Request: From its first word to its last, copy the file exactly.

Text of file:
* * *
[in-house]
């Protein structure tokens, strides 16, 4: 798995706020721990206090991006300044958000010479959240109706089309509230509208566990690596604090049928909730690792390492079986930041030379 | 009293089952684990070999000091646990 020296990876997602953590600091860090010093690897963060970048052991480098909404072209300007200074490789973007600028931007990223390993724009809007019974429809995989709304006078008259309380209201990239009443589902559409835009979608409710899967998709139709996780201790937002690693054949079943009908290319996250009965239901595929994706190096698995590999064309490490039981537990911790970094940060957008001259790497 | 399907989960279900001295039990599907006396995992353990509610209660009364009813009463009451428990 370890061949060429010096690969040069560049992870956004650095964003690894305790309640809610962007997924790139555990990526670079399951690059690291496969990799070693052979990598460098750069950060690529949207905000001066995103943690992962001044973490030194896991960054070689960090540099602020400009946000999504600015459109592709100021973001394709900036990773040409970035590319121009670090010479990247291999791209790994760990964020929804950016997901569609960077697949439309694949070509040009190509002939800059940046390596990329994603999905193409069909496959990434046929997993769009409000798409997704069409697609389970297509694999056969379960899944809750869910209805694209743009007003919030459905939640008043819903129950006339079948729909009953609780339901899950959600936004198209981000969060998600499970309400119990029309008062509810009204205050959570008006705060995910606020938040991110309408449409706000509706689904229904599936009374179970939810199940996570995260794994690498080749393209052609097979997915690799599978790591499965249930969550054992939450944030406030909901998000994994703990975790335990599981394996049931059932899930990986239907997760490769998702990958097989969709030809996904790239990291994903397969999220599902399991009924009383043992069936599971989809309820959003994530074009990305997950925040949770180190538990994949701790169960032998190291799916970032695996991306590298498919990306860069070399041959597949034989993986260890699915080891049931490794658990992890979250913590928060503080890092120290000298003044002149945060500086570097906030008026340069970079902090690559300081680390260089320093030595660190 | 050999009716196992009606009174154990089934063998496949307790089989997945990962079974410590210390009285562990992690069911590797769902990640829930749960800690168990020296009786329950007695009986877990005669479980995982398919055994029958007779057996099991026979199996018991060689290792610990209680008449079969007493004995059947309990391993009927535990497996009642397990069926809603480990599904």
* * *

[in-house]
């Protein structure tokens, strides 16, 4: 798995706020721990206090991006300044958000010479959240109706089309509230509208566990690596604090049928909730690792390492079986930041030379 | 009293089952684990070999000091646990 020296990876997602953590600091860090010093690897963060970048052991480098909404072209300007200074490789973007600028931007990223390993724009809007019974429809995989709304006078008259309380209201990239009443589902559409835009979608409710899967998709139709996780201790937002690693054949079943009908290319996250009965239901595929994706190096698995590999064309490490039981537990911790970094940060957008001259790497 | 399907989960279900001295039990599907006396995992353990509610209660009364009813009463009451428990 370890061949060429010096690969040069560049992870956004650095964003690894305790309640809610962007997924790139555990990526670079399951690059690291496969990799070693052979990598460098750069950060690529949207905000001066995103943690992962001044973490030194896991960054070689960090540099602020400009946000999504600015459109592709100021973001394709900036990773040409970035590319121009670090010479990247291999791209790994760990964020929804950016997901569609960077697949439309694949070509040009190509002939800059940046390596990329994603999905193409069909496959990434046929997993769009409000798409997704069409697609389970297509694999056969379960899944809750869910209805694209743009007003919030459905939640008043819903129950006339079948729909009953609780339901899950959600936004198209981000969060998600499970309400119990029309008062509810009204205050959570008006705060995910606020938040991110309408449409706000509706689904229904599936009374179970939810199940996570995260794994690498080749393209052609097979997915690799599978790591499965249930969550054992939450944030406030909901998000994994703990975790335990599981394996049931059932899930990986239907997760490769998702990958097989969709030809996904790239990291994903397969999220599902399991009924009383043992069936599971989809309820959003994530074009990305997950925040949770180190538990994949701790169960032998190291799916970032695996991306590298498919990306860069070399041959597949034989993986260890699915080891049931490794658990992890979250913590928060503080890092120290000298003044002149945060500086570097906030008026340069970079902090690559300081680390260089320093030595660190 | 050999009716196992009606009174154990089934063998496949307790089989997945990962079974410590210390009285562990992690069911590797769902990640829930749960800690168990020296009786329950007695009986877990005669479980995982398919055994029958007779057996099991026979199996018991060689290792610990209680008449079969007493004995059947309990391993009927535990497996009642397990069926809603480990599904």